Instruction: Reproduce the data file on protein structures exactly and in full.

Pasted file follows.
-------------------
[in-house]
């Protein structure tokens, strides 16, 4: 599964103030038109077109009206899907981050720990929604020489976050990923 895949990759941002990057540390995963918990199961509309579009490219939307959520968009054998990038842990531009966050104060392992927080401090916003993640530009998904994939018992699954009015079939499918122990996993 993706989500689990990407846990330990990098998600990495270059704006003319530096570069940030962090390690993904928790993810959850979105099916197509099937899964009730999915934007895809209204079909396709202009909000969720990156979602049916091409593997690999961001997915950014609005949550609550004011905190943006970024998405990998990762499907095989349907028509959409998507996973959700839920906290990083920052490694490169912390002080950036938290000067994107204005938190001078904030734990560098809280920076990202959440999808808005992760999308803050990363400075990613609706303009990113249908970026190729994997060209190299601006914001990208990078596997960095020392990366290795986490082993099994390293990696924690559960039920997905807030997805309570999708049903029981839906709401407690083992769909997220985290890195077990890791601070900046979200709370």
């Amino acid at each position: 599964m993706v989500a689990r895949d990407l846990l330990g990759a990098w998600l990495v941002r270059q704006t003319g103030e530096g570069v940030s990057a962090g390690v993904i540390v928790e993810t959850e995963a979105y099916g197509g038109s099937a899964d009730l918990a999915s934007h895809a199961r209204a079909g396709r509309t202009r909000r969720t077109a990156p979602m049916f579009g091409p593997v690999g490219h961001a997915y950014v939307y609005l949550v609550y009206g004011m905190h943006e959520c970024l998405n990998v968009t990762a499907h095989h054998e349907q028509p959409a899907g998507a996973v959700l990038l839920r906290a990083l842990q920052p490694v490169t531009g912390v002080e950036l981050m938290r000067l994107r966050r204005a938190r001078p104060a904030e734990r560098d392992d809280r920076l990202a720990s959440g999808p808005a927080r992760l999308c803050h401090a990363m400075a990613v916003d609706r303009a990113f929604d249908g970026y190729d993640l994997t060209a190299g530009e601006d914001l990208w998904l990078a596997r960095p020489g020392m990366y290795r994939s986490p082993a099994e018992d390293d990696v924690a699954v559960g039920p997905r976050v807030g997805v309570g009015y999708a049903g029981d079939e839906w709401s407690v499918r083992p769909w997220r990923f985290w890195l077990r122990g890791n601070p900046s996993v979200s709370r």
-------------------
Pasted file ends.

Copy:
[in-house]
């Protein structure tokens, strides 16, 4: 599964103030038109077109009206899907981050720990929604020489976050990923 895949990759941002990057540390995963918990199961509309579009490219939307959520968009054998990038842990531009966050104060392992927080401090916003993640530009998904994939018992699954009015079939499918122990996993 993706989500689990990407846990330990990098998600990495270059704006003319530096570069940030962090390690993904928790993810959850979105099916197509099937899964009730999915934007895809209204079909396709202009909000969720990156979602049916091409593997690999961001997915950014609005949550609550004011905190943006970024998405990998990762499907095989349907028509959409998507996973959700839920906290990083920052490694490169912390002080950036938290000067994107204005938190001078904030734990560098809280920076990202959440999808808005992760999308803050990363400075990613609706303009990113249908970026190729994997060209190299601006914001990208990078596997960095020392990366290795986490082993099994390293990696924690559960039920997905807030997805309570999708049903029981839906709401407690083992769909997220985290890195077990890791601070900046979200709370």
């Amino acid at each position: 599964m993706v989500a689990r895949d990407l846990l330990g990759a990098w998600l990495v941002r270059q704006t003319g103030e530096g570069v940030s990057a962090g390690v993904i540390v928790e993810t959850e995963a979105y099916g197509g038109s099937a899964d009730l918990a999915s934007h895809a199961r209204a079909g396709r509309t202009r909000r969720t077109a990156p979602m049916f579009g091409p593997v690999g490219h961001a997915y950014v939307y609005l949550v609550y009206g004011m905190h943006e959520c970024l998405n990998v968009t990762a499907h095989h054998e349907q028509p959409a899907g998507a996973v959700l990038l839920r906290a990083l842990q920052p490694v490169t531009g912390v002080e950036l981050m938290r000067l994107r966050r204005a938190r001078p104060a904030e734990r560098d392992d809280r920076l990202a720990s959440g999808p808005a927080r992760l999308c803050h401090a990363m400075a990613v916003d609706r303009a990113f929604d249908g970026y190729d993640l994997t060209a190299g530009e601006d914001l990208w998904l990078a596997r960095p020489g020392m990366y290795r994939s986490p082993a099994e018992d390293d990696v924690a699954v559960g039920p997905r976050v807030g997805v309570g009015y999708a049903g029981d079939e839906w709401s407690v499918r083992p769909w997220r990923f985290w890195l077990r122990g890791n601070p900046s996993v979200s709370r």